SOAP Cleaned Up for Real-World Deployments

The SOAP scum is clearing up. After rigorous testing, fixing and review, the W3C says a final SOAP 1.2 spec could be out next month. Further, the legal clouds that hung over royalty-free SOAP have dissipated, as the vendors threatening to sue for property rights have changed their minds. See our report on what W3C says is real, along with code samples.

Tags: SOAP, SOAP Messages, RPC, XML, Review, Data Model, Message Exchange Patterns,

The SOAP scum is clearing up. After rigorous testing and review, the W3C say we could have a final SOAP 1.2 spec next month. The group has resolved interoperability issues and made hundreds of other technical fixes. Further, the legal clouds that hung over royalty-free SOAP have dissipated, as the vendors that threatened to sue for property rights have changed their minds.

Specifically, the W3C issued a formal"Proposed Recommendation" to adopt SOAP 1.2 as a formal W3C specification. The announcement puts SOAP 1.2 within weeks of final adoption, as final review comments are due June 7.

This next-to-last-step phase of the SOAP 1.2 adoption process underscores two key elements about SOAP 1.2's ability to provide platform interoperability, the W3C said:

  1. Implementation experience has been gathered to demonstrate that SOAP processors based on the specification are implementable and have compatible behavior; and
  2. An implementation report shows that there are at least two different and interoperable implementations of every mandatory and optional feature. (The W3C's evidence for this report is currently being summarized and is available here.)

Interoperability is a key concern for SOAP 1.2, as one of its goals is to encapsulate remote procedure call (RPC) functionality using the extensibility and flexibility of XML.

[SOAP Part 2 section 4 has defined a uniform representation for RPC invocations and responses carried in SOAP messages. SOAP 1.2 integrates core XML technologies. SOAP 1.2 is designed to work seamlessly with W3C XML schemas, maximizing SOAP's utility with a broad range of XML tools, and paving the way for future work on WSDL. It also makes use of XML Namespaces as a flexible and lightweight mechanism for handling XML language mixing.]

No less than W3C's director and the "father" of the World Wide Web, the famed Tim Berners-Lee, gave developers the green light to begin exploring SOAP 1.2. In a prepared statement, Berners-Lee said, "Starting today, developers who may have hesitated to pick up SOAP 1.2 should take a look. After resolving over 400 issues -- including over 150 from SOAP/1.1 -- and delivering evidence of rigorous implementations, the W3C XML Protocol Working Group has produced for final review a real SOAP standard: SOAP 1.2."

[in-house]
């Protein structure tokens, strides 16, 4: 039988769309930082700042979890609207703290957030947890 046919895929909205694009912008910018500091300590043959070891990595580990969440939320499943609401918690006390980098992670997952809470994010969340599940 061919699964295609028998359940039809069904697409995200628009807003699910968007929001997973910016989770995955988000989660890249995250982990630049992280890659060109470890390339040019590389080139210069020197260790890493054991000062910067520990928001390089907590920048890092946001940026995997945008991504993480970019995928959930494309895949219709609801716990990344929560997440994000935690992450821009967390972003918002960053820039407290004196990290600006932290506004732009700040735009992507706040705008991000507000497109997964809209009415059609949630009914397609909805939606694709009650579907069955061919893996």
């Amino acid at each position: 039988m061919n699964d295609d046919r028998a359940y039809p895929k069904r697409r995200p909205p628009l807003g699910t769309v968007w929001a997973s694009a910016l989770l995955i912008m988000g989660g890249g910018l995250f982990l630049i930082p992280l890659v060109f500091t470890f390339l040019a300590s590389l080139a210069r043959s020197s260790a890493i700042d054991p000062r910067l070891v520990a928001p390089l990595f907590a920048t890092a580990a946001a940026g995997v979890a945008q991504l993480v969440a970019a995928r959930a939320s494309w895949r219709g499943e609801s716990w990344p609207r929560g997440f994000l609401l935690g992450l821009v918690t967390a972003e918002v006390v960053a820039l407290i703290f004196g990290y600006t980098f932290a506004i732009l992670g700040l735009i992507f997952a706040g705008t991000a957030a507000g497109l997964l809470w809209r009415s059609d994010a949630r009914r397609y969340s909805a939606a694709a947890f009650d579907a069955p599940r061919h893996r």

SOAP 1.2's standing as a W3C standard has been under a cloud since late last year, when WebMethods and Epicentric suggested that they might maintain rights to some of their technology that led to the development of SOAP. (Seeearlier IDN coverage of SOAP.) Both have since dropped such claims. This conflict could have complicated the W3C adoption of SOAP, as the organization is poised to adopt a royalty-free approach to standards adoption, in place of its RAND (Reasonable, Non-Discriminatory) licensing that would allow companies to impose fees for technology use.

The SOAP 1.2 documents are broken into three (3) distinct sections:

Primer (Part 0); which describes how SOAP may be used, by describing representative SOAP message structures and message exchange patterns;

Messaging Framework (Part 1); which defines the SOAP envelope. Specifically, the framework provides

  1. A processing model which specifies the rules for processing a SOAP message;
  2. An extensibility framework that enables developers to use extensions inside and outside the SOAP envelope;
  3. The message construct that comprises the rules for constructing SOAP messages; and
  4. The protocol binding framework, or the rules for specifying the exchange of SOAP messages over underlying protocols such as HTTP.

and Adjunct (Part 2), which defines a data model for SOAP. This data model section includes rules for

  1. Representing remote procedure calls (RPCs);
  2. Encoding SOAP messages and
  3. Describing SOAP features and SOAP bindings. It also provides a standard binding of SOAP to HTTP 1.1, allowing SOAP messages to be exchanged using the mechanisms of the World Wide Web.

Invoking SOAP RPC with SOAP 1.2

SOAP 1.2 specifies that to invoke a SOAP RPC, the following information is needed:

  1. The address of the target SOAP node.
  2. The procedure or method name.
  3. The identities and values of any arguments to be passed to the procedure or method together with any output parameters and return value.
  4. A clear separation of the arguments used to identify the Web resource that is the actual target for the RPC, as contrasted with those that convey data or control information used for processing the call by the target resource.
  5. The message exchange pattern that will be employed to convey the RPC, together with an identification of the so-called "Web Method" to be used.
  6. Optionally, data that may be carried as a part of SOAP header blocks.

The W3C's Proposed Recommendation document presents several code samples to illustrate several operations, including
a SOAP message expressing daat for a travel reservation;
a SOAP response to refine some information in the request, and
a SOAP RPC request with a mandatory header and input parameters.

Through an form available from the Call for Review, Advisory Committee representatives should send comments to the Team-only list until June 7.